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Businesses Reluctant To Add Additional Credit Card Swipe Fee

A new law allows businesses to pass on credit card fees to their customers, but many say they're too worried they'd lose business if they did.

A swipe of a credit card may now cost buyers more than they bargained for. Until Sunday, individual businesses had to foot the bill for swiping a customer’s card, anywhere from 1.5 percent to 4 percent. Now, it is up to retailers to decide whether to pass the charge along to shoppers.

“I think that for me, you know standing in front of the customer at the end of the day when they’re picking up their car and explaining to them that I’m going to charge them a fee for using their Master Card or Visa just doesn’t send a good message,” says Don Seader, owner of World Wide Automotive Services in Bloomington.

Four percent may not seem all that hefty, but on big ticket items it adds up. A $1,000 purchase could generate up to a $40 surcharge fee. In this troubling economy, the extra fee may send loyal customers somewhere else.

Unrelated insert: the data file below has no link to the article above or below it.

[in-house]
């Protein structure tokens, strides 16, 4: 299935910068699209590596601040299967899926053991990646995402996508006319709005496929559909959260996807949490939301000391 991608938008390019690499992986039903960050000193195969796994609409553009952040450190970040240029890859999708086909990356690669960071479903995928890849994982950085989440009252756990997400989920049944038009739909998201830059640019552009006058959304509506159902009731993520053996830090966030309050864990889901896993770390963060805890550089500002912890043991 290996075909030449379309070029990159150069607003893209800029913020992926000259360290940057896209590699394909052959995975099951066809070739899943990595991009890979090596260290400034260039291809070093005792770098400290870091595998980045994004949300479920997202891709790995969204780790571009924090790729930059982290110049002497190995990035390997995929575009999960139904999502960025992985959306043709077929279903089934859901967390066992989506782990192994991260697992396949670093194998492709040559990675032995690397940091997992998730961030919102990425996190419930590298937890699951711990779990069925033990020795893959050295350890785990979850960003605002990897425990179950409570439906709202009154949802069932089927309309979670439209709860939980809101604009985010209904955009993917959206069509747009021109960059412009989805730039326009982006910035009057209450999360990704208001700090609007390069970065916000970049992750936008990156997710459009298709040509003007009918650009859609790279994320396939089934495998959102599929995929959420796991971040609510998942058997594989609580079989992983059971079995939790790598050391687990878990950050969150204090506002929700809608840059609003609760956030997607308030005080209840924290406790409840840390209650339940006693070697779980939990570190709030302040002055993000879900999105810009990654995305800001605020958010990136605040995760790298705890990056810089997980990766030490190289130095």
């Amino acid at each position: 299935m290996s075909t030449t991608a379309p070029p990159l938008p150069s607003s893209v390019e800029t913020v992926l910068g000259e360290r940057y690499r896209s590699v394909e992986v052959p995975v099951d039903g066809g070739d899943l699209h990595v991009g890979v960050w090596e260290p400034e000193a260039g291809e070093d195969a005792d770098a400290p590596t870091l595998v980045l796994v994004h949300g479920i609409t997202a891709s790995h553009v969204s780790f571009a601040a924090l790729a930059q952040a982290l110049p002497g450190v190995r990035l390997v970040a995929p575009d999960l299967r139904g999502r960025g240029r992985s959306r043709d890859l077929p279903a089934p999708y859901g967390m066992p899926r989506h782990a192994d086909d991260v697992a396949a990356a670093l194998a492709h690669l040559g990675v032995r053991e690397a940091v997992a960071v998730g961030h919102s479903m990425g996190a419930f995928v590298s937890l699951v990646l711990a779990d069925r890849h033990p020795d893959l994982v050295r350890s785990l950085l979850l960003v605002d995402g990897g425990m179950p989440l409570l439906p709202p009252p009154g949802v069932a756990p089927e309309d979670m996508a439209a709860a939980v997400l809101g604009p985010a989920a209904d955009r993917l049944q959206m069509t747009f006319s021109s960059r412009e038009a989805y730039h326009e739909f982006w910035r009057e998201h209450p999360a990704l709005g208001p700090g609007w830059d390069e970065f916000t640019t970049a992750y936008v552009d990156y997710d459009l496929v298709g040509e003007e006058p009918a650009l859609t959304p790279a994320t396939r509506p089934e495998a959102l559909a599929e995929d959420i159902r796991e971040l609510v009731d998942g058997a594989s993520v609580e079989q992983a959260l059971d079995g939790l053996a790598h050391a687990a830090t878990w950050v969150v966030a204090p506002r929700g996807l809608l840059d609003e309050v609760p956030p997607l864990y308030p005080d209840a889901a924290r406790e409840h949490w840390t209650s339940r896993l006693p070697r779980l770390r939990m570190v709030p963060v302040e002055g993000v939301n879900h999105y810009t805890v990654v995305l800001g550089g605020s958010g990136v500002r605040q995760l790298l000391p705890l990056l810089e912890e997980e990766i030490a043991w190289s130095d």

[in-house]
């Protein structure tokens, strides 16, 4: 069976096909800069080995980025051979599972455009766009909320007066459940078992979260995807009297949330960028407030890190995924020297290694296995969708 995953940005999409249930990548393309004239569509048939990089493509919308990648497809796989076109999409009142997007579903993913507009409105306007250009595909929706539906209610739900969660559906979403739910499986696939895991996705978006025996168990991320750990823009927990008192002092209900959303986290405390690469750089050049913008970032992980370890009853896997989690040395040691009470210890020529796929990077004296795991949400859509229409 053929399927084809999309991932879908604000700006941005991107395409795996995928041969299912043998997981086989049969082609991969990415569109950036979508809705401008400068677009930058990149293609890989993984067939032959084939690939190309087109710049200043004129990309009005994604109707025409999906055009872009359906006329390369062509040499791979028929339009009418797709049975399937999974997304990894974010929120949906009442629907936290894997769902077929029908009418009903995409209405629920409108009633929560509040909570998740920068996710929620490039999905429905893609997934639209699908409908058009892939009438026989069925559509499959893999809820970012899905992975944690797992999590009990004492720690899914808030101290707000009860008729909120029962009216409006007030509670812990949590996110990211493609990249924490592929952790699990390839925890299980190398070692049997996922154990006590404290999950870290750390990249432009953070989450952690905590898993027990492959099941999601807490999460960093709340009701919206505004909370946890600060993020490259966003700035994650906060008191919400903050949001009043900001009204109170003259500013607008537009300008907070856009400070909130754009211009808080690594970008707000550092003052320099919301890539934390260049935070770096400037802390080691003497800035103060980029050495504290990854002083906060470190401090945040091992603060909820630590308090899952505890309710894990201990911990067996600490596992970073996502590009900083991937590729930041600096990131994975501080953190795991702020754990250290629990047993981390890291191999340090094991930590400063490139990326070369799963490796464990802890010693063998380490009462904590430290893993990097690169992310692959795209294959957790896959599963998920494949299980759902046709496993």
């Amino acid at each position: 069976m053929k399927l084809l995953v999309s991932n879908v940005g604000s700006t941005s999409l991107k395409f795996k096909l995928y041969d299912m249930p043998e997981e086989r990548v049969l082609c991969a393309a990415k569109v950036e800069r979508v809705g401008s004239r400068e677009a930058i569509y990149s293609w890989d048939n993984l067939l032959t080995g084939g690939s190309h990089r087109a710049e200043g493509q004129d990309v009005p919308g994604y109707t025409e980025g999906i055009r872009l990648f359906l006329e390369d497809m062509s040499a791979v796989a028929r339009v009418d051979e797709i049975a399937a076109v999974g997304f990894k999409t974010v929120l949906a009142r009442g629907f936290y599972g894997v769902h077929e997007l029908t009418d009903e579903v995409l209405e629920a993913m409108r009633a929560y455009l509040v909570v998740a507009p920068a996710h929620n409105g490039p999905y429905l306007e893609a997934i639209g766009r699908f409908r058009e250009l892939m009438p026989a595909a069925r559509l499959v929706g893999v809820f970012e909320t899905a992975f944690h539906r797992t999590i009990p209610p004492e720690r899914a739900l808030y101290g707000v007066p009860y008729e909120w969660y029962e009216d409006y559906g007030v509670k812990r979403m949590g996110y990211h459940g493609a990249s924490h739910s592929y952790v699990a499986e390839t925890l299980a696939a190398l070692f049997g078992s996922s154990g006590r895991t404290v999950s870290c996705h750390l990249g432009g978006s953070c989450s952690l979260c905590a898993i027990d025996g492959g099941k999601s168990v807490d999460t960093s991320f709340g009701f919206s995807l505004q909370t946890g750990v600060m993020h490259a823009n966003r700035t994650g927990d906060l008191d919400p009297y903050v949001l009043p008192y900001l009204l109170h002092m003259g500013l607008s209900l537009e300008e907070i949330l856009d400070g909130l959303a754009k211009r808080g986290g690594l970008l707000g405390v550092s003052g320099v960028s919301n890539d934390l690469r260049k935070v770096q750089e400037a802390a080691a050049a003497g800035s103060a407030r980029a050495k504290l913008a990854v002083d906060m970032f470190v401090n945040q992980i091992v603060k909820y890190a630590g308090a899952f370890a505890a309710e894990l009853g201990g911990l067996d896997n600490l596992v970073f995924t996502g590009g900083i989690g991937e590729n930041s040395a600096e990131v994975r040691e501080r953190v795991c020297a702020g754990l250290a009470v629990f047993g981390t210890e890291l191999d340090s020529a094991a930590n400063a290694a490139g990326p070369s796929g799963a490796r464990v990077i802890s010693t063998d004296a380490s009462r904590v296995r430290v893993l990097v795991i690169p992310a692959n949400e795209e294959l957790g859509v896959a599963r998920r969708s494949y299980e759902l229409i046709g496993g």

“I try to limit what I do and where I go to, you know, what I’m buying and things and if I really have to I, generally now, go to the bank and withdraw money if I go to a certain place where I know that will happen. I just go ahead and pay cash,” Bedford resident Bryan Duke says.

Businesses that do choose to pass along the fee are required to alert customers by posting a sign at the entrance of their store. The percentage amount, however, does not have to be disclosed until a sell is final.

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